Tuck student's business plan wins Global Social Venture Competition

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FOR IMMEDIATE RELEASE—May 19, 2009

CONTACT:Kim Keating, 603-646-2733

HANOVER, N.H.—A team of Dartmouth graduate students placed first in the U.S. and second globally out of more than 300 applicants in the 2009 Global Social Venture Competition (GSVC). Shivam Rajdev, a second-year student at the Tuck School of Business at Dartmouth, and Ashifi Gogo, a Ph.D. Innovation Program candidate at Thayer School of Engineering at Dartmouth, won $10,000 for their business plan introducing mPedigree Logistics.

Gogo came up with the idea for mPedigree Logistics after witnessing the devastating effects of fake medication in his native Ghana. These counterfeit drugs contain little or no active ingredients and are often laced with dangerous chemicals. The new company leverages the power of four billion cell phones to fight this problem by allowing consumers to confirm a drug's authenticity with a simple text message. Their plan will help guarantee access to safe drugs while also enabling genuine pharmaceutical manufacturers to reclaim market share lost to counterfeiters.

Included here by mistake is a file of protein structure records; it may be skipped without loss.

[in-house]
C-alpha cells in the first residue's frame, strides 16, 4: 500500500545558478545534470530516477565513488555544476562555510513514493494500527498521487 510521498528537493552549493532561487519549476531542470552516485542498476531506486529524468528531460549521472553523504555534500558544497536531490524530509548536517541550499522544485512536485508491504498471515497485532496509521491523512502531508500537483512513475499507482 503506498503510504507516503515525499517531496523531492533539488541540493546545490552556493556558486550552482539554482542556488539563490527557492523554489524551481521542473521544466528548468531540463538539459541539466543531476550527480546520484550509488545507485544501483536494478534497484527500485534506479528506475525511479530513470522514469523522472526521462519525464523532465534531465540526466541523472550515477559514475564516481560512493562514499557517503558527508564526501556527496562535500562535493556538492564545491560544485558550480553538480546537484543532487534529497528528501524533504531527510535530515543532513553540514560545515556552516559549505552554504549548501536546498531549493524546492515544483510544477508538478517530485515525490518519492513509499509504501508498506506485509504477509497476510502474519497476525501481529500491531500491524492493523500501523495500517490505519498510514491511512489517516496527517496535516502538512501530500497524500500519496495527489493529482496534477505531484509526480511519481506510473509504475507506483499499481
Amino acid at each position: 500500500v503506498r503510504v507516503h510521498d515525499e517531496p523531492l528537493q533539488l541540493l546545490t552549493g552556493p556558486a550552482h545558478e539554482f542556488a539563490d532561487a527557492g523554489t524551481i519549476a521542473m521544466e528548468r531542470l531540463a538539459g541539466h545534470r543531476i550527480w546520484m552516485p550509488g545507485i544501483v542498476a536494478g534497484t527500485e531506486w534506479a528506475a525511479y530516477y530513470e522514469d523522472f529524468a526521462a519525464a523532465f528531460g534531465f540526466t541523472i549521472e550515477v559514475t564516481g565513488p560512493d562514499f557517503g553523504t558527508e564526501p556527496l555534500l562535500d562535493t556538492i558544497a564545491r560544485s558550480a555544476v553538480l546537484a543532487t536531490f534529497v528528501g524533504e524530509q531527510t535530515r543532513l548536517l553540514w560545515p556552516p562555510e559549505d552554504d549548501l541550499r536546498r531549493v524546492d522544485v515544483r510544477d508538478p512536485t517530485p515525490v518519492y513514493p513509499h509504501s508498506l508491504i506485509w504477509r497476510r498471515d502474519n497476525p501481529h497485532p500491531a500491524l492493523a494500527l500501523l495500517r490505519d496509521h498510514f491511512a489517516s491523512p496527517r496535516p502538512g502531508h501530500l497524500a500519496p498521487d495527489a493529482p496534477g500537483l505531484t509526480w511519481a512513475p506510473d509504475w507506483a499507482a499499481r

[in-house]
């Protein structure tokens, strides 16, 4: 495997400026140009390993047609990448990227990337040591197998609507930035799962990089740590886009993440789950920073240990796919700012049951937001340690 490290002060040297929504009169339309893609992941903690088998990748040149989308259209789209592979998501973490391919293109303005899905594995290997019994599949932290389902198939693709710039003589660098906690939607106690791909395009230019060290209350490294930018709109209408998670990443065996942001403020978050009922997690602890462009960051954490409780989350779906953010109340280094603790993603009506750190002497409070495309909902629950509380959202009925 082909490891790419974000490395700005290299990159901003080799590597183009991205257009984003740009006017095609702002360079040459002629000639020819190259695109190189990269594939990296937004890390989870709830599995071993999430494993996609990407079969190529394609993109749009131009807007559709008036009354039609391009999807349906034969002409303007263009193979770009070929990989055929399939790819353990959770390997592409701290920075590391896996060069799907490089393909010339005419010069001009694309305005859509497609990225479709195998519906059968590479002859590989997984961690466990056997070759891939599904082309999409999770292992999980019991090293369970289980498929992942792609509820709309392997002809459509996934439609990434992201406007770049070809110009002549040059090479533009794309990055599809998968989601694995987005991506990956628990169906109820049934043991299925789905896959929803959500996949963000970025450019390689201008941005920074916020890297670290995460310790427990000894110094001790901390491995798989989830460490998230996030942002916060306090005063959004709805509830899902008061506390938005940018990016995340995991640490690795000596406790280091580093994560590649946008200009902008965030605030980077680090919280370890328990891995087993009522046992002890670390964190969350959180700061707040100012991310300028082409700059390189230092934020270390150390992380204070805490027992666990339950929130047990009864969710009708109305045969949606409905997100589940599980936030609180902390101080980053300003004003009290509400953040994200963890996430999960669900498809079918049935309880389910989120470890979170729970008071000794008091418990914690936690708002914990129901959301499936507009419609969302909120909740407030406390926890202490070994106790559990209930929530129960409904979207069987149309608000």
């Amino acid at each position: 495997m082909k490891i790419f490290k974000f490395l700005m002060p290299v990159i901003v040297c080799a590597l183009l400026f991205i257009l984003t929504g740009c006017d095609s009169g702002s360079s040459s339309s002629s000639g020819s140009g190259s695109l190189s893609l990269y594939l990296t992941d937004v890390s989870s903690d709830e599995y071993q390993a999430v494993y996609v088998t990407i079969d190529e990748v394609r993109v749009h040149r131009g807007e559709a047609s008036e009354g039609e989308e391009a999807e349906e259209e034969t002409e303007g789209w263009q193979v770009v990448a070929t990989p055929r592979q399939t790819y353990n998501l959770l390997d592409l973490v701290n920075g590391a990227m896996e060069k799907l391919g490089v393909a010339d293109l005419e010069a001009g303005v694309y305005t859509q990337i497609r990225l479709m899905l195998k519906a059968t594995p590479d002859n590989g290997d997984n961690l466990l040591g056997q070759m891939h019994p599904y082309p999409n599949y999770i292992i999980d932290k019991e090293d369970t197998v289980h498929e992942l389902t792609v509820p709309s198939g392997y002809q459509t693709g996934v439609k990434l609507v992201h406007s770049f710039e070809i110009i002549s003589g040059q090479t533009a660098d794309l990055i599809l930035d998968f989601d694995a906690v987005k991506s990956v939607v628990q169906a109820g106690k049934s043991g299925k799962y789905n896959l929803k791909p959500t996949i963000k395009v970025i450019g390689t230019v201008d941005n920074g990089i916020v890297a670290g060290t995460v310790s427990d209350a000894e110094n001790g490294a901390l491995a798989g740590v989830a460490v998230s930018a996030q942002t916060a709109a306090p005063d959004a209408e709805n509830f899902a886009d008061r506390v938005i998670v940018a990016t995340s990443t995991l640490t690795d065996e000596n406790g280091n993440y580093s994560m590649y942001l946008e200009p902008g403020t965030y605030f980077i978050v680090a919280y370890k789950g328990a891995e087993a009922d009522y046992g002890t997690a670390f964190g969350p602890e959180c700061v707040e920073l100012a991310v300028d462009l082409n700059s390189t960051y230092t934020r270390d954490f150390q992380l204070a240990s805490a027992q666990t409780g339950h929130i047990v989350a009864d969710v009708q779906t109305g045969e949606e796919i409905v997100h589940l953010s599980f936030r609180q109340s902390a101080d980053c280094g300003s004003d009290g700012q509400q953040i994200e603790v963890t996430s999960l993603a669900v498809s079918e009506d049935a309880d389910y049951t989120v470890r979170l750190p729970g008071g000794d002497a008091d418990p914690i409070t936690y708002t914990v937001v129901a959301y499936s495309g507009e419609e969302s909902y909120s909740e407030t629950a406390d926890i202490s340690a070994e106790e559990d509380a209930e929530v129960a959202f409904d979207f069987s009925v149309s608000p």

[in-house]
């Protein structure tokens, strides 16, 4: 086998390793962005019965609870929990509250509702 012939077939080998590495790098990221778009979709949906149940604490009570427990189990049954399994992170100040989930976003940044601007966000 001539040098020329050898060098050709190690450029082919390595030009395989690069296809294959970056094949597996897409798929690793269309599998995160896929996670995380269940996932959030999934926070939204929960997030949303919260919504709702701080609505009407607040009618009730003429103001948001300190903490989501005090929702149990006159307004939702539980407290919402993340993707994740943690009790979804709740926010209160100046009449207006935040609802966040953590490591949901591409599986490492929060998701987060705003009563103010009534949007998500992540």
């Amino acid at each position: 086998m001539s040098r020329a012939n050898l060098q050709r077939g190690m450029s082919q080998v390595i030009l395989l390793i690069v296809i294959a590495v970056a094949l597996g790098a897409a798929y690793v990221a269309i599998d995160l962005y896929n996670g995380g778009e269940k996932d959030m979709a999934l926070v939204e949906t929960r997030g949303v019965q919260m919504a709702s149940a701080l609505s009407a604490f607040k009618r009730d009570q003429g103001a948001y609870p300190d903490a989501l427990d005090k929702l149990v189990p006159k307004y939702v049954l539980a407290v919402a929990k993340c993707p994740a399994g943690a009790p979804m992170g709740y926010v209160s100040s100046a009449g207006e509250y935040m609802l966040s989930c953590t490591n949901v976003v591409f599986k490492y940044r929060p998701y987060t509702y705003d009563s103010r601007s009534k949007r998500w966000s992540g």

"I entered the GSVC because I wanted to demonstrate that it's possible to have a strong social and environmental impact while delivering good financial results," says Rajdev. "In the future, every business will need to understand and account for the impact that their company will have on society. It is important to cultivate future business leaders who value the social mission of their enterprises in addition to their profit potential."

GSVC is the largest and oldest student-led business plan competition providing mentoring, exposure, and prizes for social ventures from around the world. The mission of the GSVC is to catalyze the creation of social ventures, educate future leaders, and build awareness of social enterprises. The competition supports the creation of real businesses that bring about positive social change in a sustainable manner. Teams came to compete from business schools around the world, including India, France, London, Thailand, New Zealand, Indonesia, and the U.S.

The next step for the group is to conduct a trial of the technology in Nigeria this summer, with a goal of launching the technology there by the end of this year. The work in Nigeria will serve as a case study for entering the Indian market early next year.

For more information on GSVC, visitwww.gsvc.org.

Founded in 1900, Tuck is the first graduate school of management in the country and consistently ranks among the top business schools worldwide. Tuck remains distinctive among the world's great business schools by combining human scale with global reach, rigorous coursework with experiences requiring teamwork, and valued traditions with innovation.

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